During my senior year, I was a chest painter at football games, wearing the exclamation mark. But after one game, the school decided to ban chest painting after complaints about girls wearing just sports bras in public. The student body organized, sending letters to the principal, calling the local news and petitioning for the tradition to come back. After one game without chest painters, the administration relented, as long as we put on shirts to go into the cafeteria. On Friday, at Memorial Stadium, I saw students without shirts on and remembered that tradition and the value our organization had.
Despite being in Montana, I was able to feel connected to the game. I texted friends at the game, my mother at the game, friends watching at home and high school preps writers that I worked with at the student newspaper in college who were likely only watching because of my incessant talking about the Sages for four years.
There’s plenty to say about the actual game, a 24-20 win that can be placed on a team-wide effort, but also on Alek Bundy, who scored all three of the Sages’ touchdowns, including a 95-yard screen pass that became a touchdown, and had the game-winning interception, but what was most surprising was the connection I felt.
More than 1,000 miles away from Memorial Stadium, I started crying as the clock ticked down on Monticello High School’s first state championship in football.
That may sound like a ridiculous thing to say, but I guarantee it feels even more ridiculous as you’re sitting alone in the dark, watching a bunch of high schoolers play a game a two day’s drive away from you.
I’ve always felt that the cyclical nature of the state championship games minimizes the experience. Not that I’ve ever actually been to a game, but I would watch on TV at home as our family set up our Christmas tree or Christmas village on the day after Thanksgiving as local schools would play and we would root on conference rivals. But the on-field reporter conducts an interview with the player of the game, with the coach, then send it back to the booth, where they say “What a game! Next, we have the 4A state championship game,” cycling from the greatest moment of the young players’ lives to the next. But that minimalistic approach almost made it more intimate because in order to celebrate you couldn’t sit in front of the screen watching highlights. You had to talk to someone.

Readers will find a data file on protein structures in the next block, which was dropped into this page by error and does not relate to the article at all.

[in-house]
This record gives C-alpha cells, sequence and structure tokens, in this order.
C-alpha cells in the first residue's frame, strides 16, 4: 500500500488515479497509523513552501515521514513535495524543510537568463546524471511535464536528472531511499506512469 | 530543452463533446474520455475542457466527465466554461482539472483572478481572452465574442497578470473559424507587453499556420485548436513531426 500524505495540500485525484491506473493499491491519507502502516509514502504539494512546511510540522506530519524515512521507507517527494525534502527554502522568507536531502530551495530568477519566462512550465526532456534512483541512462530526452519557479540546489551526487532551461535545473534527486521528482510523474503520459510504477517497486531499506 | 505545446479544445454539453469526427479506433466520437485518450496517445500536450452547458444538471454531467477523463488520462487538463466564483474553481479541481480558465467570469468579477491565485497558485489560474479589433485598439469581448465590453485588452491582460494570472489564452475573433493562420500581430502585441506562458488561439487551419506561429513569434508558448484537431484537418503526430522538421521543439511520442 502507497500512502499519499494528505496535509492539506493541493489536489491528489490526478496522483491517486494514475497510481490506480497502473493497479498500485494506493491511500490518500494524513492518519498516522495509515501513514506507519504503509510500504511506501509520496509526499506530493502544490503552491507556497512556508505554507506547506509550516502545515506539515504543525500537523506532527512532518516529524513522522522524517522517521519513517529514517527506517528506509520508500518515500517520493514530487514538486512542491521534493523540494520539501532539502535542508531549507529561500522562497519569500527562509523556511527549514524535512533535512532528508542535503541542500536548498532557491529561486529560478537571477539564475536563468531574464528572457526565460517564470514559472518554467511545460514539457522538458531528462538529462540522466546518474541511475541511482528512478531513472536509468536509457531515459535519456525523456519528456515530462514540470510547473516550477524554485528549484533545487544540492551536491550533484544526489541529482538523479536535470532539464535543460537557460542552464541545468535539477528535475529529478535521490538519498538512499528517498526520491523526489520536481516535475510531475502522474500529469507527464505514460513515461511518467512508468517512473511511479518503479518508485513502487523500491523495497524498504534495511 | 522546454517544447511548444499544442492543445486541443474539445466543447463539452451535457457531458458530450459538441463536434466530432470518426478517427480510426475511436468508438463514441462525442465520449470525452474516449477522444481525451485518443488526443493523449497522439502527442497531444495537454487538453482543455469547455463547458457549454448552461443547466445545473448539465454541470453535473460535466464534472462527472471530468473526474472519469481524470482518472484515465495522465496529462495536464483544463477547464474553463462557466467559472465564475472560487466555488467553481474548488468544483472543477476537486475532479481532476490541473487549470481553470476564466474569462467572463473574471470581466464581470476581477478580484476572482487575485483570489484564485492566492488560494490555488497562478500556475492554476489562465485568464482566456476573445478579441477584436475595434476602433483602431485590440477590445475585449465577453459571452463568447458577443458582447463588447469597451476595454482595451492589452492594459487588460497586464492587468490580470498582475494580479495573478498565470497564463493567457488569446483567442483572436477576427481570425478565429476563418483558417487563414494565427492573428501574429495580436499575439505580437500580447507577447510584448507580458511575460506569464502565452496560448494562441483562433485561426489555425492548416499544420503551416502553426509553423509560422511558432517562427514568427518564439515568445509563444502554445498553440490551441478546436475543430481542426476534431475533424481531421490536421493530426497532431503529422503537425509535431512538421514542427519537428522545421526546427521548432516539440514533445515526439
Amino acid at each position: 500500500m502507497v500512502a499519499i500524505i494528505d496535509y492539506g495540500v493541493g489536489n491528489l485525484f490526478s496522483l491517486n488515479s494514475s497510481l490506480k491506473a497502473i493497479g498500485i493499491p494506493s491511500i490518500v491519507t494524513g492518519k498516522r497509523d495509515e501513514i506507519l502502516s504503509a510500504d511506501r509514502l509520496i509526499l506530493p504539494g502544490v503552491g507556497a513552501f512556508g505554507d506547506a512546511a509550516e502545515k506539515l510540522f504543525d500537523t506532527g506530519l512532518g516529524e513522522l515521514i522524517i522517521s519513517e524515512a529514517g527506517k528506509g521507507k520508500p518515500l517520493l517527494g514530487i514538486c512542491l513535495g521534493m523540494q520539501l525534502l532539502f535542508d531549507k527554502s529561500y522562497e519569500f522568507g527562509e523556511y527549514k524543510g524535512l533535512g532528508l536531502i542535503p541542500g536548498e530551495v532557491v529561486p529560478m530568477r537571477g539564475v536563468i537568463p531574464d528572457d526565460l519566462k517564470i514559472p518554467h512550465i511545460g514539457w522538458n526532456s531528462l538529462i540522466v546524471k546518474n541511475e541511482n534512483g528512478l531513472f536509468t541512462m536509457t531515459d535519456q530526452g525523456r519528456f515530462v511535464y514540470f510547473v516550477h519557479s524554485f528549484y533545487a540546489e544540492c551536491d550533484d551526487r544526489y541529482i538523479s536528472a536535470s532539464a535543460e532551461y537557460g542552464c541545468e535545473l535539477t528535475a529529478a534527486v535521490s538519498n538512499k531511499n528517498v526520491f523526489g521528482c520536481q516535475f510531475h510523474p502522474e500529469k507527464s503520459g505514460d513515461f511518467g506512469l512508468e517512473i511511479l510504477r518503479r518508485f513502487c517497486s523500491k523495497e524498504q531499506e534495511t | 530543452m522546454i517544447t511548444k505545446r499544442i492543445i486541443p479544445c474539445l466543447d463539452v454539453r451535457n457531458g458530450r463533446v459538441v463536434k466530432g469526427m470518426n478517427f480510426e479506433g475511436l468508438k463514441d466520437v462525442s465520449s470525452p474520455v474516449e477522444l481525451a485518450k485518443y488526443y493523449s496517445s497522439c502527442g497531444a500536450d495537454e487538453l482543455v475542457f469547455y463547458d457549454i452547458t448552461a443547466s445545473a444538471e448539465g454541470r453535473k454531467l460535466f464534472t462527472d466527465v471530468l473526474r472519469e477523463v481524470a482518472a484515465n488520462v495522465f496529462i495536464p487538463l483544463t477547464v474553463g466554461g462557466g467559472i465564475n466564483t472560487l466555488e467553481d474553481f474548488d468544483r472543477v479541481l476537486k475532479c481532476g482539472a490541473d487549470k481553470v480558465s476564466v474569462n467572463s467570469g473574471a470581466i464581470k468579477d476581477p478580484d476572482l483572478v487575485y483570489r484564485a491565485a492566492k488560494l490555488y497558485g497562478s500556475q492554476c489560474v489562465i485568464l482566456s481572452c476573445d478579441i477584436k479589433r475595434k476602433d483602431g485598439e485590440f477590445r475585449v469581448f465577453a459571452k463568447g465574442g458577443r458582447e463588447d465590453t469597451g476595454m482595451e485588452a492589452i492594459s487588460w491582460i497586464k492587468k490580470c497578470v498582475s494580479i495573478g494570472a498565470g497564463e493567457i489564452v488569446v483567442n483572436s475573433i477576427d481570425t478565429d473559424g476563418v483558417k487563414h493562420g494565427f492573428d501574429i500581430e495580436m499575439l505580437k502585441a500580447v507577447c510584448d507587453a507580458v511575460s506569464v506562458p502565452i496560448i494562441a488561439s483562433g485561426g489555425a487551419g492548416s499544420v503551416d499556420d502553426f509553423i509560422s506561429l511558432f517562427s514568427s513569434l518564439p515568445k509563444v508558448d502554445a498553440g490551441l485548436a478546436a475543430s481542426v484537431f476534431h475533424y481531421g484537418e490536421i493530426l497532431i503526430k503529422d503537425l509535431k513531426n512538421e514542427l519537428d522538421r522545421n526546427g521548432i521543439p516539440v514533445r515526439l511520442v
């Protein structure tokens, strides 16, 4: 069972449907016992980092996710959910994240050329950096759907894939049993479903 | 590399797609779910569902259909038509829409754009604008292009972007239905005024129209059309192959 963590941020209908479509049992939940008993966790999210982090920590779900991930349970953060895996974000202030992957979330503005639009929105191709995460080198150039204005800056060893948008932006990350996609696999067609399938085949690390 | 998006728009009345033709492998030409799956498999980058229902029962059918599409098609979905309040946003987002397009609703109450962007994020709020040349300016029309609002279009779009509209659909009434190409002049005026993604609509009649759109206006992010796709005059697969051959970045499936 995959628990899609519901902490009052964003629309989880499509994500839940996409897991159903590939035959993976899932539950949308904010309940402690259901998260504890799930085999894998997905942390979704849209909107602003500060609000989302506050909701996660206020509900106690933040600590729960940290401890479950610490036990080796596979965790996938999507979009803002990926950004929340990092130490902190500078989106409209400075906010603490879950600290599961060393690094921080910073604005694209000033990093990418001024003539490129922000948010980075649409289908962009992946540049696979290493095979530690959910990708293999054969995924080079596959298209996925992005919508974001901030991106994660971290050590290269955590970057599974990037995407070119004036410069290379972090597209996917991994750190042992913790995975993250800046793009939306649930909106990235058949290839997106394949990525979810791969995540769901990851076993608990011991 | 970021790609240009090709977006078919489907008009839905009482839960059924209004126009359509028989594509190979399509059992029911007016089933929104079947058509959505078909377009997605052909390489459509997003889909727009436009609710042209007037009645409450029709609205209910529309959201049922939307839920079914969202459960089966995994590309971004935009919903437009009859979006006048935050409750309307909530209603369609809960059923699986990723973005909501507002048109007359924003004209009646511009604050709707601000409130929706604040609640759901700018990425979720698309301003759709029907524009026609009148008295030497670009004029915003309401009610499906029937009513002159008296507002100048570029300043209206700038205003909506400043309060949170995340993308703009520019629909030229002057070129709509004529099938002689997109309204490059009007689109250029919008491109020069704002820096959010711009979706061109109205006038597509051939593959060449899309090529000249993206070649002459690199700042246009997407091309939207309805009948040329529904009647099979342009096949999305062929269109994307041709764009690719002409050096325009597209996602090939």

Shortly after the game ended, my mom called me from the Memorial Stadium parking lot. She had gone to the game with my sister, Claire, a few of me and Claire’s friends, and my mother’s friends. But she drove to the game by herself, so she had a more-than-half-hour drive home that normally takes 23 minutes but had a non-negligible amount of traffic.
“It’s like getting out of a busy Illini game,” she said.
Anyone who follows Illini football – which is 95 percent of Monticello Sages fans – knows that it has been a few years since there was an actual Illini game of significance, but their lack of success contributes even more to the joy of the Sages’ success.
Someone tweeted thank you to Coach Cully Welter for making them have fun at Memorial Stadium, something that hasn’t happened in a few years.
My mom told me about my classmates that sat near her at the game. Ones I haven’t talked to in years but would have gladly celebrated a state championship with.
“People were sitting with their parents,” she said. “I was kind of surprised.”
But to me, that made sense. The generational connection of Sages football is the reason the connectivity is so special. The players said this, but they were playing for each team before. I might not know Braden Snyder and Alek Bundy, but I knew Will Lieb and Matt Palla. My mom might not know them, but she knew Mitch Bloom, Barry Elson, Rusty Ernst and Chuck Foran. The former players all took a photo together. I might not know the parents of the children now, but I know the love and work the parents of my peers poured into raising their kids. I might not know very many of the band members, but I know how hard each of my sisters practiced and how excited they would be to play at Memorial Stadium. Monticello doesn’t rely on the football to realize its collective dream, but the team plays a role in the realization of the blood, sweat and tears parents and kids and teachers and business owners put into making the town unique.
That’s why people my age still want to go back to high school football games, to thank their parents, to thank the town, for making them who they are. That’s what makes the community special, and the football team gives everyone a chance to celebrate that distinctiveness. That’s why 6,000 people from a town of 5,500 came out to watch a high school football game in the rain on the day after Thanksgiving.
My mother drove around the Square once she got back to town. She said there wasn’t a place to park in all of downtown Monticello. She said she thought about going to the pep rally but was cold and wet from sitting in the rain all afternoon and felt like it was more for the high schoolers and their parents.
Later Friday night, Monticello Sages Athletics posted a live video on Facebook of the team getting back to town. The procession was led by two fire trucks, blaring their horns and illuminating trees with their blue and red lights. The two coach buses were also flanked by five police cars, as well as a train of parents and other supporters. Whoever was taking the video was standing in the cold rain, surrounded by other drivers who were honking their horns in support of the team. Fireworks exploded in the background.
That might seem extravagant, but the video gave me chills more than 1,000 miles away.